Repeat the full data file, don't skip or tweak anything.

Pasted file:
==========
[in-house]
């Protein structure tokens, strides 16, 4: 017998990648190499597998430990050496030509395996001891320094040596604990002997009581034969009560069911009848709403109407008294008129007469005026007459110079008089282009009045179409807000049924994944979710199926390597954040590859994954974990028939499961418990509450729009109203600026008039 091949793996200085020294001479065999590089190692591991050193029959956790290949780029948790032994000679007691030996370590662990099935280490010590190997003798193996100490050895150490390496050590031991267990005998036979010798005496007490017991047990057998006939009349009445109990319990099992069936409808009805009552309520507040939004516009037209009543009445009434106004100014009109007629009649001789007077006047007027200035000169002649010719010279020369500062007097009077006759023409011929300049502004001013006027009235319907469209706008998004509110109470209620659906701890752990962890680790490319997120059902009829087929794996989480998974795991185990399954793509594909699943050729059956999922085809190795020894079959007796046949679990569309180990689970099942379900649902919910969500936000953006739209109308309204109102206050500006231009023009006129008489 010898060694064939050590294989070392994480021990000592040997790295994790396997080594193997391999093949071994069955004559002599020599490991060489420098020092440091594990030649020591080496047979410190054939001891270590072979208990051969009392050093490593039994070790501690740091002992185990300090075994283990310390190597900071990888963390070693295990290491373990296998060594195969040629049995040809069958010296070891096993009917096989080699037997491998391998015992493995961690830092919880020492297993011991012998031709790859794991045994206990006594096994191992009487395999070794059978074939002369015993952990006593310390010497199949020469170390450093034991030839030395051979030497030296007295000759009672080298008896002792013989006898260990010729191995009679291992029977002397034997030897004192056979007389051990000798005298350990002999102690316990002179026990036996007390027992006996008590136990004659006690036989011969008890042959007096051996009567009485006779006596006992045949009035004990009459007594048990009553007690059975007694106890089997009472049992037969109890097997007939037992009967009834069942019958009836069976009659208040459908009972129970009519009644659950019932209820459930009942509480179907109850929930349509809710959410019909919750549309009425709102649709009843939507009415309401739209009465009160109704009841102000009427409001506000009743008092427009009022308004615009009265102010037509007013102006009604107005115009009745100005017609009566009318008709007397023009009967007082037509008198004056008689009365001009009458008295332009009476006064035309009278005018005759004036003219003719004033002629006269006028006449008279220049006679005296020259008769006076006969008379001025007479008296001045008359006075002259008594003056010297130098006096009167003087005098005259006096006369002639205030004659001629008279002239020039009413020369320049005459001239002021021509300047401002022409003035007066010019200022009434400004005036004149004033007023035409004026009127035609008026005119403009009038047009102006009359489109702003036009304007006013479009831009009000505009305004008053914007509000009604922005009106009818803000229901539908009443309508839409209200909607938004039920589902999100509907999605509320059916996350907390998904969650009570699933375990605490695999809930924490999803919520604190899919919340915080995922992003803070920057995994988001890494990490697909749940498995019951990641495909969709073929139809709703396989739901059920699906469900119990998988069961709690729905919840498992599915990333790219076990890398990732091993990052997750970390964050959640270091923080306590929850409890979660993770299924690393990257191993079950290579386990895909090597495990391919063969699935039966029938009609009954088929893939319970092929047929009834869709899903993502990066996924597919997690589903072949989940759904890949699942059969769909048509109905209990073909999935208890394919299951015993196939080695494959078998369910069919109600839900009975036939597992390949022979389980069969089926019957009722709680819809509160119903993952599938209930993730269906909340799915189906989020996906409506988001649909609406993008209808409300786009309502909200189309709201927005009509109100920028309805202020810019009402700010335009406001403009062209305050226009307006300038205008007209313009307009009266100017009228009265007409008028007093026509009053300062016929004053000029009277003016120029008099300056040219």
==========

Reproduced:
[in-house]
């Protein structure tokens, strides 16, 4: 017998990648190499597998430990050496030509395996001891320094040596604990002997009581034969009560069911009848709403109407008294008129007469005026007459110079008089282009009045179409807000049924994944979710199926390597954040590859994954974990028939499961418990509450729009109203600026008039 091949793996200085020294001479065999590089190692591991050193029959956790290949780029948790032994000679007691030996370590662990099935280490010590190997003798193996100490050895150490390496050590031991267990005998036979010798005496007490017991047990057998006939009349009445109990319990099992069936409808009805009552309520507040939004516009037209009543009445009434106004100014009109007629009649001789007077006047007027200035000169002649010719010279020369500062007097009077006759023409011929300049502004001013006027009235319907469209706008998004509110109470209620659906701890752990962890680790490319997120059902009829087929794996989480998974795991185990399954793509594909699943050729059956999922085809190795020894079959007796046949679990569309180990689970099942379900649902919910969500936000953006739209109308309204109102206050500006231009023009006129008489 010898060694064939050590294989070392994480021990000592040997790295994790396997080594193997391999093949071994069955004559002599020599490991060489420098020092440091594990030649020591080496047979410190054939001891270590072979208990051969009392050093490593039994070790501690740091002992185990300090075994283990310390190597900071990888963390070693295990290491373990296998060594195969040629049995040809069958010296070891096993009917096989080699037997491998391998015992493995961690830092919880020492297993011991012998031709790859794991045994206990006594096994191992009487395999070794059978074939002369015993952990006593310390010497199949020469170390450093034991030839030395051979030497030296007295000759009672080298008896002792013989006898260990010729191995009679291992029977002397034997030897004192056979007389051990000798005298350990002999102690316990002179026990036996007390027992006996008590136990004659006690036989011969008890042959007096051996009567009485006779006596006992045949009035004990009459007594048990009553007690059975007694106890089997009472049992037969109890097997007939037992009967009834069942019958009836069976009659208040459908009972129970009519009644659950019932209820459930009942509480179907109850929930349509809710959410019909919750549309009425709102649709009843939507009415309401739209009465009160109704009841102000009427409001506000009743008092427009009022308004615009009265102010037509007013102006009604107005115009009745100005017609009566009318008709007397023009009967007082037509008198004056008689009365001009009458008295332009009476006064035309009278005018005759004036003219003719004033002629006269006028006449008279220049006679005296020259008769006076006969008379001025007479008296001045008359006075002259008594003056010297130098006096009167003087005098005259006096006369002639205030004659001629008279002239020039009413020369320049005459001239002021021509300047401002022409003035007066010019200022009434400004005036004149004033007023035409004026009127035609008026005119403009009038047009102006009359489109702003036009304007006013479009831009009000505009305004008053914007509000009604922005009106009818803000229901539908009443309508839409209200909607938004039920589902999100509907999605509320059916996350907390998904969650009570699933375990605490695999809930924490999803919520604190899919919340915080995922992003803070920057995994988001890494990490697909749940498995019951990641495909969709073929139809709703396989739901059920699906469900119990998988069961709690729905919840498992599915990333790219076990890398990732091993990052997750970390964050959640270091923080306590929850409890979660993770299924690393990257191993079950290579386990895909090597495990391919063969699935039966029938009609009954088929893939319970092929047929009834869709899903993502990066996924597919997690589903072949989940759904890949699942059969769909048509109905209990073909999935208890394919299951015993196939080695494959078998369910069919109600839900009975036939597992390949022979389980069969089926019957009722709680819809509160119903993952599938209930993730269906909340799915189906989020996906409506988001649909609406993008209808409300786009309502909200189309709201927005009509109100920028309805202020810019009402700010335009406001403009062209305050226009307006300038205008007209313009307009009266100017009228009265007409008028007093026509009053300062016929004053000029009277003016120029008099300056040219």